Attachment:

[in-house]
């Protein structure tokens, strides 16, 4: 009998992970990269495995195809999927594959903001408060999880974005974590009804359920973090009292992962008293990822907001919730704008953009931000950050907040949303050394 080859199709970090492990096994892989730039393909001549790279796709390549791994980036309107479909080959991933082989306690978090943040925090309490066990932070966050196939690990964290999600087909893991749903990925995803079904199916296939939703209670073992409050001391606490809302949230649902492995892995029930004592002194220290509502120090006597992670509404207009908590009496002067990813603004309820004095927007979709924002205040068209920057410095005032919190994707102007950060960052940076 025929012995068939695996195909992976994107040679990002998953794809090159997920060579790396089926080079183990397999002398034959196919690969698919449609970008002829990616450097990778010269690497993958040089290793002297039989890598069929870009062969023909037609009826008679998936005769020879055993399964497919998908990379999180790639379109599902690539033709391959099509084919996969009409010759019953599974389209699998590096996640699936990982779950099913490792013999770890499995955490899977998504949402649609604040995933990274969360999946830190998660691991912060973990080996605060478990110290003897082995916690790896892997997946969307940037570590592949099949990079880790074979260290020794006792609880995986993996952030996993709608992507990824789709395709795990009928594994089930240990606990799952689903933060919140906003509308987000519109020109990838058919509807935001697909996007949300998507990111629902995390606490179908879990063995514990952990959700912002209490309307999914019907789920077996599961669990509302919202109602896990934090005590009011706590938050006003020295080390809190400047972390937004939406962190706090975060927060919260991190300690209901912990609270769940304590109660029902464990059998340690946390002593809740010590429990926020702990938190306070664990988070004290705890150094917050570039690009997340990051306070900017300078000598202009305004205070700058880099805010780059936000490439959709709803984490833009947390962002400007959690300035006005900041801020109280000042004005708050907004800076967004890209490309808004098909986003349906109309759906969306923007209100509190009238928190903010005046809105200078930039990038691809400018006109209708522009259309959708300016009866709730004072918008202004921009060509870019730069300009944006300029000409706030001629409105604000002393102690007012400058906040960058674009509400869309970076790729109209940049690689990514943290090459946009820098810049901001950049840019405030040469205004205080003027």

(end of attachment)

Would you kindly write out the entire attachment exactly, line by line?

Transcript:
[in-house]
């Protein structure tokens, strides 16, 4: 009998992970990269495995195809999927594959903001408060999880974005974590009804359920973090009292992962008293990822907001919730704008953009931000950050907040949303050394 080859199709970090492990096994892989730039393909001549790279796709390549791994980036309107479909080959991933082989306690978090943040925090309490066990932070966050196939690990964290999600087909893991749903990925995803079904199916296939939703209670073992409050001391606490809302949230649902492995892995029930004592002194220290509502120090006597992670509404207009908590009496002067990813603004309820004095927007979709924002205040068209920057410095005032919190994707102007950060960052940076 025929012995068939695996195909992976994107040679990002998953794809090159997920060579790396089926080079183990397999002398034959196919690969698919449609970008002829990616450097990778010269690497993958040089290793002297039989890598069929870009062969023909037609009826008679998936005769020879055993399964497919998908990379999180790639379109599902690539033709391959099509084919996969009409010759019953599974389209699998590096996640699936990982779950099913490792013999770890499995955490899977998504949402649609604040995933990274969360999946830190998660691991912060973990080996605060478990110290003897082995916690790896892997997946969307940037570590592949099949990079880790074979260290020794006792609880995986993996952030996993709608992507990824789709395709795990009928594994089930240990606990799952689903933060919140906003509308987000519109020109990838058919509807935001697909996007949300998507990111629902995390606490179908879990063995514990952990959700912002209490309307999914019907789920077996599961669990509302919202109602896990934090005590009011706590938050006003020295080390809190400047972390937004939406962190706090975060927060919260991190300690209901912990609270769940304590109660029902464990059998340690946390002593809740010590429990926020702990938190306070664990988070004290705890150094917050570039690009997340990051306070900017300078000598202009305004205070700058880099805010780059936000490439959709709803984490833009947390962002400007959690300035006005900041801020109280000042004005708050907004800076967004890209490309808004098909986003349906109309759906969306923007209100509190009238928190903010005046809105200078930039990038691809400018006109209708522009259309959708300016009866709730004072918008202004921009060509870019730069300009944006300029000409706030001629409105604000002393102690007012400058906040960058674009509400869309970076790729109209940049690689990514943290090459946009820098810049901001950049840019405030040469205004205080003027």